Jump to content
  • Announcements

    • Alan Longmire

      IMPORTANT Registration rules   02/12/2017

      Use your real name or you will NOT get in.  No aliases or nicknames, no numerals in your name. Do not use the words knives, blades, swords, forge, smith (unless that is your name of course) etc. We are all bladesmiths and knifemakers here.  If you feel you need an exception or are having difficulty registering, send a personal email to the forum registrar here.  
Sign in to follow this  
ScottWright

HSS in blade

Recommended Posts

So I am going to be making my revenge knife incorporating the blade that took part of my finger. I don't know what the qualities of high speed steel really are. I was thinking of cutting it and welding a billet with some 1095 but wasn't sure if maybe a san mai design would be better suited for the steel. Any help as always is greatly appreciated thanks.

Share this post


Link to post
Share on other sites

The properties of hss probably won't allow you to forge weld it to anything, much less forge it in general. From what I hear, it likes to crumble while being forged. :(

Share this post


Link to post
Share on other sites

Forging HSS is an outright bitch, the heat window to forge it is tighter

than a cats ass with it's nards caught in a no. 2 victor trap, but if you figger it out let me know .... ;)

Share this post


Link to post
Share on other sites

Is stock removal a viable process for it or will the hardness be more trouble than it is worth?

Share this post


Link to post
Share on other sites

When you buy hss it mostly will be delivered in annealed state, easy to file and grind.

Share this post


Link to post
Share on other sites

Planer blades are usually D2 rather than HSS, so stock removal is a viable thing. It will be tough to grind, and keep it cool!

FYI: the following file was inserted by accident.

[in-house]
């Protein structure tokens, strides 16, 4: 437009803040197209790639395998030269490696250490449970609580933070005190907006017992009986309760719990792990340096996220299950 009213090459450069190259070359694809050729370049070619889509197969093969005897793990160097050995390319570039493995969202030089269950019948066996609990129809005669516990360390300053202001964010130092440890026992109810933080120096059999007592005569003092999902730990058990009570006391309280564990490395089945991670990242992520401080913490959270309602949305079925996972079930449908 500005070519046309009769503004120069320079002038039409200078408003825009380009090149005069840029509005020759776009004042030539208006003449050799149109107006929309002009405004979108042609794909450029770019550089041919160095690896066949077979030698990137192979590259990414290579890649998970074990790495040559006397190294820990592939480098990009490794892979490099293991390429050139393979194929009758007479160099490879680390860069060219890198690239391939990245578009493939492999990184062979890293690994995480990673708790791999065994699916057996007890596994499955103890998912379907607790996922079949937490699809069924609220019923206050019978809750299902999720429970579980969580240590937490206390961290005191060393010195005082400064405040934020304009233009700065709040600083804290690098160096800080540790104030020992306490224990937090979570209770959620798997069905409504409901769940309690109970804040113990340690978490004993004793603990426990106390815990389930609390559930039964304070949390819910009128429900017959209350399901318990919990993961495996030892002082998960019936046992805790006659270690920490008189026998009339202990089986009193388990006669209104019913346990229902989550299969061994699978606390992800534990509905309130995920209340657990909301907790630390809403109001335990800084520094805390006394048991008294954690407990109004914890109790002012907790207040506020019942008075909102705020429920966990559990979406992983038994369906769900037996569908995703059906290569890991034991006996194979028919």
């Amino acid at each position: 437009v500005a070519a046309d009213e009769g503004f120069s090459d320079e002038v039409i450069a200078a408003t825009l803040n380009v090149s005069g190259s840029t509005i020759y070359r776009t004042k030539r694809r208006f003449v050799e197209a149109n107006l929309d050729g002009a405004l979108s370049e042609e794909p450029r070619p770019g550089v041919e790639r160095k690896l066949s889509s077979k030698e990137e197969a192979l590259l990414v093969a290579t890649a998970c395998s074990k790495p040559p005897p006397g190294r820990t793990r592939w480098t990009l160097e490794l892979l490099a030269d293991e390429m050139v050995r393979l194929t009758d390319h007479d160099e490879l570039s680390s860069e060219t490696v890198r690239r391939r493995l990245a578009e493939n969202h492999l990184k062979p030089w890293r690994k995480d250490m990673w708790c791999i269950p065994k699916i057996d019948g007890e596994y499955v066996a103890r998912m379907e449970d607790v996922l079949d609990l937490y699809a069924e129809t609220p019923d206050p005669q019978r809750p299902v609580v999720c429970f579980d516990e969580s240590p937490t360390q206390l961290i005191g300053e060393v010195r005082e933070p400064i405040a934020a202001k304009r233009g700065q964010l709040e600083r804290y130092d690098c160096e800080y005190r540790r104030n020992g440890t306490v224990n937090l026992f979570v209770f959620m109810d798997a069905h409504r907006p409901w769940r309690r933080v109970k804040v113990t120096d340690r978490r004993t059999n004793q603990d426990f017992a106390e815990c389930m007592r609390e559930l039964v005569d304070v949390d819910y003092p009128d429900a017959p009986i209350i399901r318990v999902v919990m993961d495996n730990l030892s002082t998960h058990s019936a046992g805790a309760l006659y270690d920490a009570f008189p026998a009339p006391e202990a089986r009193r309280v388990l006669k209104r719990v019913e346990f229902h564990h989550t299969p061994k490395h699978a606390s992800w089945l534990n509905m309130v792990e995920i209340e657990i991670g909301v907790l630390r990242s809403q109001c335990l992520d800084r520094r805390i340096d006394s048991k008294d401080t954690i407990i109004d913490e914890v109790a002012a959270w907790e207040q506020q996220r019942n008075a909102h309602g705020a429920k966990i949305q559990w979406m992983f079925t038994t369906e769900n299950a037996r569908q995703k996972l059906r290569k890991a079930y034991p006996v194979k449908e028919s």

Share this post


Link to post
Share on other sites

If you can't forge it into your blade, as an option you could always inlay pieces of it into your handle.

Share this post


Link to post
Share on other sites

Planer blades are usually D2 rather than HSS, so stock removal is a viable thing. It will be tough to grind, and keep it cool!

 

I've also heard of 440 (who knows which grade) and even A2 being used on some imports.

Share this post


Link to post
Share on other sites

Good old (hard!) mystery steel it is! Whatever it is, stock removal and keeping it cool will yield a decent blade, given the application it was used for to begin with.

Share this post


Link to post
Share on other sites

I have been mulling it over and may make a draw with it. Trying to figure which would be the nicest cleanest way to weld the handles on first

Share this post


Link to post
Share on other sites

Welding is a bad idea unless you are very experienced with that sort of electric welding. High-alloy high carbon steels really don't like it.

Share this post


Link to post
Share on other sites

Create an account or sign in to comment

You need to be a member in order to leave a comment

Create an account

Sign up for a new account in our community. It's easy!

Register a new account

Sign in

Already have an account? Sign in here.

Sign In Now
Sign in to follow this  

×